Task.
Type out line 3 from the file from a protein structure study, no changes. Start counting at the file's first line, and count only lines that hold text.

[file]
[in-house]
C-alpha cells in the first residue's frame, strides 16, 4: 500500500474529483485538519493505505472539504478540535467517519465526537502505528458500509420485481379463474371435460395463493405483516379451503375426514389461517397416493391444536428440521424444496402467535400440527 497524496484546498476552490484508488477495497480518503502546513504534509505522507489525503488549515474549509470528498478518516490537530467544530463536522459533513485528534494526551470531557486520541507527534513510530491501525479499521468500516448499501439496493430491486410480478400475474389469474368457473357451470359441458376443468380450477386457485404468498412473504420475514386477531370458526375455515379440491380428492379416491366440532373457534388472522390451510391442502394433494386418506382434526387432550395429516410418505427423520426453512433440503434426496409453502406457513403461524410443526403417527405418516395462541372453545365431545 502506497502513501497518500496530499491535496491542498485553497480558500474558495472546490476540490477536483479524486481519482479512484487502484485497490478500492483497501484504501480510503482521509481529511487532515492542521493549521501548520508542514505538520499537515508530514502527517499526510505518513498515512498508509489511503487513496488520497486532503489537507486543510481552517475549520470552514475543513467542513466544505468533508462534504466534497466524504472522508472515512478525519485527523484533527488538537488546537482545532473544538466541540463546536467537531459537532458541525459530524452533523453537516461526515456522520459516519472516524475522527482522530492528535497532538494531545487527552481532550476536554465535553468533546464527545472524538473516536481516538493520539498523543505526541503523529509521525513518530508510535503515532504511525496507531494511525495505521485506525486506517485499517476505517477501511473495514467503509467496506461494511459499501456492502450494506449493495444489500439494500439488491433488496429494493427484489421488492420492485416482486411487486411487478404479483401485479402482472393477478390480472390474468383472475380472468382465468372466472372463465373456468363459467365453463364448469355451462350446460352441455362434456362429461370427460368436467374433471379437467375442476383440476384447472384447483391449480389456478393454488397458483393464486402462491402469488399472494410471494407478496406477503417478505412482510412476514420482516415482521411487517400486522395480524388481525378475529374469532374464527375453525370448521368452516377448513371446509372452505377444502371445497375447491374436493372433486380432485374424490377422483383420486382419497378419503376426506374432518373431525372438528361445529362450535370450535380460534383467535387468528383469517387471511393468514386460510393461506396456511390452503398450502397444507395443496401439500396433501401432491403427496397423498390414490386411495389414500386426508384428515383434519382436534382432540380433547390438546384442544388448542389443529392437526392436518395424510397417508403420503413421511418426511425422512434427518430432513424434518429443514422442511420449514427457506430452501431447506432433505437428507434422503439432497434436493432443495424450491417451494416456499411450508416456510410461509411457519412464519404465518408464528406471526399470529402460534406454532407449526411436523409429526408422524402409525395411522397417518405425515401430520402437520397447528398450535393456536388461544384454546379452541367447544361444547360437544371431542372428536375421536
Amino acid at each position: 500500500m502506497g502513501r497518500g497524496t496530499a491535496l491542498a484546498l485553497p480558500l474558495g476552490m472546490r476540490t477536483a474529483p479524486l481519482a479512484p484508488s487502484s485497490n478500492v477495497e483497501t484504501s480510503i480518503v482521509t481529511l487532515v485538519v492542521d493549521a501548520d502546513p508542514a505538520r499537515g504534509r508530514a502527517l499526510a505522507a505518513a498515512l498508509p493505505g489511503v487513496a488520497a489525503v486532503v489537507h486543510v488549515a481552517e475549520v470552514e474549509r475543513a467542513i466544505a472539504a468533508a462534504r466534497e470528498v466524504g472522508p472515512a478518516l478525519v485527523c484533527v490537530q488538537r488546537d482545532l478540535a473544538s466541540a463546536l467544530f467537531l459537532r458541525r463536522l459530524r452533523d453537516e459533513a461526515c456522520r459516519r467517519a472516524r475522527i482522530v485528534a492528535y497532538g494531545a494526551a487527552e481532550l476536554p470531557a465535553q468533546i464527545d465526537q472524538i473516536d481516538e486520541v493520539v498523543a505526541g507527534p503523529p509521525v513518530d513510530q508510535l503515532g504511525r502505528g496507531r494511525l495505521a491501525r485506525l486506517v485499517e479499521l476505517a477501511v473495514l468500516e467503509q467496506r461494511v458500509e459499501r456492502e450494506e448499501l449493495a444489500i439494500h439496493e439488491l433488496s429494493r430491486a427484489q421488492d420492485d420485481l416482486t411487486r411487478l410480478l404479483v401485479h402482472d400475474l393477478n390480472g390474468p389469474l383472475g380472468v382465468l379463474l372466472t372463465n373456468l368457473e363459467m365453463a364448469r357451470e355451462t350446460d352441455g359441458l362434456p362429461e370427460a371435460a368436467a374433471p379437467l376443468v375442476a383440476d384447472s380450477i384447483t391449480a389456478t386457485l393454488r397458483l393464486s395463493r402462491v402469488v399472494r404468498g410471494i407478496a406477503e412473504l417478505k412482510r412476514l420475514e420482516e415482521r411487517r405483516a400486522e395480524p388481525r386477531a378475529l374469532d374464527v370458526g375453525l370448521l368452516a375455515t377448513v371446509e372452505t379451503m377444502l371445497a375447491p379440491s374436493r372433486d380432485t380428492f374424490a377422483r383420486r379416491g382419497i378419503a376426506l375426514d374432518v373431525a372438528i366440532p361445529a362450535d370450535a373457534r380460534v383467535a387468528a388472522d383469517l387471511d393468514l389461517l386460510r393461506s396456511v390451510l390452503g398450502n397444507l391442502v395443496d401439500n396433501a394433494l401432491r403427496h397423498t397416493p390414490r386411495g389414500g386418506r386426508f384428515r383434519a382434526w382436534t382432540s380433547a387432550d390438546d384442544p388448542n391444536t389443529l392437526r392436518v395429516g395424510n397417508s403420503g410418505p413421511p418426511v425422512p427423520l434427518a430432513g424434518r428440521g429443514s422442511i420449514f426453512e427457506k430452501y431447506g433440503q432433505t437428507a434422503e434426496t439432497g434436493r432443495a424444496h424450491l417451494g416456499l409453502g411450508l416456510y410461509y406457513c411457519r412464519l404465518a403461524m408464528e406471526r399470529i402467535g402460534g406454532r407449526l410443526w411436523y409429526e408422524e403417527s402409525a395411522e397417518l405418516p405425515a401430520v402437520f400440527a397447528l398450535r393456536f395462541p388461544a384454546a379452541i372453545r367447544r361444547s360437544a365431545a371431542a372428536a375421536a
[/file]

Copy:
Amino acid at each position: 500500500m502506497g502513501r497518500g497524496t496530499a491535496l491542498a484546498l485553497p480558500l474558495g476552490m472546490r476540490t477536483a474529483p479524486l481519482a479512484p484508488s487502484s485497490n478500492v477495497e483497501t484504501s480510503i480518503v482521509t481529511l487532515v485538519v492542521d493549521a501548520d502546513p508542514a505538520r499537515g504534509r508530514a502527517l499526510a505522507a505518513a498515512l498508509p493505505g489511503v487513496a488520497a489525503v486532503v489537507h486543510v488549515a481552517e475549520v470552514e474549509r475543513a467542513i466544505a472539504a468533508a462534504r466534497e470528498v466524504g472522508p472515512a478518516l478525519v485527523c484533527v490537530q488538537r488546537d482545532l478540535a473544538s466541540a463546536l467544530f467537531l459537532r458541525r463536522l459530524r452533523d453537516e459533513a461526515c456522520r459516519r467517519a472516524r475522527i482522530v485528534a492528535y497532538g494531545a494526551a487527552e481532550l476536554p470531557a465535553q468533546i464527545d465526537q472524538i473516536d481516538e486520541v493520539v498523543a505526541g507527534p503523529p509521525v513518530d513510530q508510535l503515532g504511525r502505528g496507531r494511525l495505521a491501525r485506525l486506517v485499517e479499521l476505517a477501511v473495514l468500516e467503509q467496506r461494511v458500509e459499501r456492502e450494506e448499501l449493495a444489500i439494500h439496493e439488491l433488496s429494493r430491486a427484489q421488492d420492485d420485481l416482486t411487486r411487478l410480478l404479483v401485479h402482472d400475474l393477478n390480472g390474468p389469474l383472475g380472468v382465468l379463474l372466472t372463465n373456468l368457473e363459467m365453463a364448469r357451470e355451462t350446460d352441455g359441458l362434456p362429461e370427460a371435460a368436467a374433471p379437467l376443468v375442476a383440476d384447472s380450477i384447483t391449480a389456478t386457485l393454488r397458483l393464486s395463493r402462491v402469488v399472494r404468498g410471494i407478496a406477503e412473504l417478505k412482510r412476514l420475514e420482516e415482521r411487517r405483516a400486522e395480524p388481525r386477531a378475529l374469532d374464527v370458526g375453525l370448521l368452516a375455515t377448513v371446509e372452505t379451503m377444502l371445497a375447491p379440491s374436493r372433486d380432485t380428492f374424490a377422483r383420486r379416491g382419497i378419503a376426506l375426514d374432518v373431525a372438528i366440532p361445529a362450535d370450535a373457534r380460534v383467535a387468528a388472522d383469517l387471511d393468514l389461517l386460510r393461506s396456511v390451510l390452503g398450502n397444507l391442502v395443496d401439500n396433501a394433494l401432491r403427496h397423498t397416493p390414490r386411495g389414500g386418506r386426508f384428515r383434519a382434526w382436534t382432540s380433547a387432550d390438546d384442544p388448542n391444536t389443529l392437526r392436518v395429516g395424510n397417508s403420503g410418505p413421511p418426511v425422512p427423520l434427518a430432513g424434518r428440521g429443514s422442511i420449514f426453512e427457506k430452501y431447506g433440503q432433505t437428507a434422503e434426496t439432497g434436493r432443495a424444496h424450491l417451494g416456499l409453502g411450508l416456510y410461509y406457513c411457519r412464519l404465518a403461524m408464528e406471526r399470529i402467535g402460534g406454532r407449526l410443526w411436523y409429526e408422524e403417527s402409525a395411522e397417518l405418516p405425515a401430520v402437520f400440527a397447528l398450535r393456536f395462541p388461544a384454546a379452541i372453545r367447544r361444547s360437544a365431545a371431542a372428536a375421536a